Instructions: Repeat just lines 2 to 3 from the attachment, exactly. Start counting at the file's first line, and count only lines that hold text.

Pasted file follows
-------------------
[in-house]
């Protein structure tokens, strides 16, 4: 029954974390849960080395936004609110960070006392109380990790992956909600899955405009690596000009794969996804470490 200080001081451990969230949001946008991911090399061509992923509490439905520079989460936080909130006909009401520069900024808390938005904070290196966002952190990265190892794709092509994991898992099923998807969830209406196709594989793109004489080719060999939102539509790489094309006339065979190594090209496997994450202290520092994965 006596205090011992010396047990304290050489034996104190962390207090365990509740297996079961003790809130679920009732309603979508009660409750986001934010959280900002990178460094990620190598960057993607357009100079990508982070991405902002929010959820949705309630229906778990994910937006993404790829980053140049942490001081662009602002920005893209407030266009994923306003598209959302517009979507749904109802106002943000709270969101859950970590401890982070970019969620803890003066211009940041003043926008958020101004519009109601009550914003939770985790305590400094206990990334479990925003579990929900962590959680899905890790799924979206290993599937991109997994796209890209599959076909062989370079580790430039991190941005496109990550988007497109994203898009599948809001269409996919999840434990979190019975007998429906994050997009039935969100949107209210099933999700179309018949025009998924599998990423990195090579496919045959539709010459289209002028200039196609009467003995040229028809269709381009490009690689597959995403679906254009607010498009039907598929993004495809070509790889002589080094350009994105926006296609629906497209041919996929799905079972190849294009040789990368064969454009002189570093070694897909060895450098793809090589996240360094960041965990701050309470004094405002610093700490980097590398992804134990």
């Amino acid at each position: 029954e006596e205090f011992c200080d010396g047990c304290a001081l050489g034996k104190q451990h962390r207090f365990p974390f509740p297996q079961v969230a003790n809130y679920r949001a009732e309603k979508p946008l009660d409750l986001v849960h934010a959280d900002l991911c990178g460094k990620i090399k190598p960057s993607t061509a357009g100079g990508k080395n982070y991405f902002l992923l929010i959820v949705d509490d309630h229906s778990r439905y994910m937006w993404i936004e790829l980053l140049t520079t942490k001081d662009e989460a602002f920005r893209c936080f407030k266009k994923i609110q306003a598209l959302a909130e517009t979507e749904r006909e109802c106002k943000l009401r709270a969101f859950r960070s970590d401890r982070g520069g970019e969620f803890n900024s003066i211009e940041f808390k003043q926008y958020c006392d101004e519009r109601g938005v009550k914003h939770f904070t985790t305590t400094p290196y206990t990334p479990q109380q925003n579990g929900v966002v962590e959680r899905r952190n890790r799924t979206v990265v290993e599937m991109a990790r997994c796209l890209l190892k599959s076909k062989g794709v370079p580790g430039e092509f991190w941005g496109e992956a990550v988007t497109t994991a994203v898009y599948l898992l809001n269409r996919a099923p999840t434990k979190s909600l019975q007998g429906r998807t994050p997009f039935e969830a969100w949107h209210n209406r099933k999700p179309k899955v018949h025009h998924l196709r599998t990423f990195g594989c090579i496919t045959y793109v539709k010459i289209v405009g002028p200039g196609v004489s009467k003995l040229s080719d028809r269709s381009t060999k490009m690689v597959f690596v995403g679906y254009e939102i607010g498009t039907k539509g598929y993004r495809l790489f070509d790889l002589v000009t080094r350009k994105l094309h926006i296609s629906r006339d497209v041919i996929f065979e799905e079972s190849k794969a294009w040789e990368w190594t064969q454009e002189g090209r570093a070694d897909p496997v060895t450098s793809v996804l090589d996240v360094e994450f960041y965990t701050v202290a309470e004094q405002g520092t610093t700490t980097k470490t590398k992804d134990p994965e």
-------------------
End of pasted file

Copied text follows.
């Protein structure tokens, strides 16, 4: 029954974390849960080395936004609110960070006392109380990790992956909600899955405009690596000009794969996804470490 200080001081451990969230949001946008991911090399061509992923509490439905520079989460936080909130006909009401520069900024808390938005904070290196966002952190990265190892794709092509994991898992099923998807969830209406196709594989793109004489080719060999939102539509790489094309006339065979190594090209496997994450202290520092994965 006596205090011992010396047990304290050489034996104190962390207090365990509740297996079961003790809130679920009732309603979508009660409750986001934010959280900002990178460094990620190598960057993607357009100079990508982070991405902002929010959820949705309630229906778990994910937006993404790829980053140049942490001081662009602002920005893209407030266009994923306003598209959302517009979507749904109802106002943000709270969101859950970590401890982070970019969620803890003066211009940041003043926008958020101004519009109601009550914003939770985790305590400094206990990334479990925003579990929900962590959680899905890790799924979206290993599937991109997994796209890209599959076909062989370079580790430039991190941005496109990550988007497109994203898009599948809001269409996919999840434990979190019975007998429906994050997009039935969100949107209210099933999700179309018949025009998924599998990423990195090579496919045959539709010459289209002028200039196609009467003995040229028809269709381009490009690689597959995403679906254009607010498009039907598929993004495809070509790889002589080094350009994105926006296609629906497209041919996929799905079972190849294009040789990368064969454009002189570093070694897909060895450098793809090589996240360094960041965990701050309470004094405002610093700490980097590398992804134990």
């Amino acid at each position: 029954e006596e205090f011992c200080d010396g047990c304290a001081l050489g034996k104190q451990h962390r207090f365990p974390f509740p297996q079961v969230a003790n809130y679920r949001a009732e309603k979508p946008l009660d409750l986001v849960h934010a959280d900002l991911c990178g460094k990620i090399k190598p960057s993607t061509a357009g100079g990508k080395n982070y991405f902002l992923l929010i959820v949705d509490d309630h229906s778990r439905y994910m937006w993404i936004e790829l980053l140049t520079t942490k001081d662009e989460a602002f920005r893209c936080f407030k266009k994923i609110q306003a598209l959302a909130e517009t979507e749904r006909e109802c106002k943000l009401r709270a969101f859950r960070s970590d401890r982070g520069g970019e969620f803890n900024s003066i211009e940041f808390k003043q926008y958020c006392d101004e519009r109601g938005v009550k914003h939770f904070t985790t305590t400094p290196y206990t990334p479990q109380q925003n579990g929900v966002v962590e959680r899905r952190n890790r799924t979206v990265v290993e599937m991109a990790r997994c796209l890209l190892k599959s076909k062989g794709v370079p580790g430039e092509f991190w941005g496109e992956a990550v988007t497109t994991a994203v898009y599948l898992l809001n269409r996919a099923p999840t434990k979190s909600l019975q007998g429906r998807t994050p997009f039935e969830a969100w949107h209210n209406r099933k999700p179309k899955v018949h025009h998924l196709r599998t990423f990195g594989c090579i496919t045959y793109v539709k010459i289209v405009g002028p200039g196609v004489s009467k003995l040229s080719d028809r269709s381009t060999k490009m690689v597959f690596v995403g679906y254009e939102i607010g498009t039907k539509g598929y993004r495809l790489f070509d790889l002589v000009t080094r350009k994105l094309h926006i296609s629906r006339d497209v041919i996929f065979e799905e079972s190849k794969a294009w040789e990368w190594t064969q454009e002189g090209r570093a070694d897909p496997v060895t450098s793809v996804l090589d996240v360094e994450f960041y965990t701050v202290a309470e004094q405002g520092t610093t700490t980097k470490t590398k992804d134990p994965e």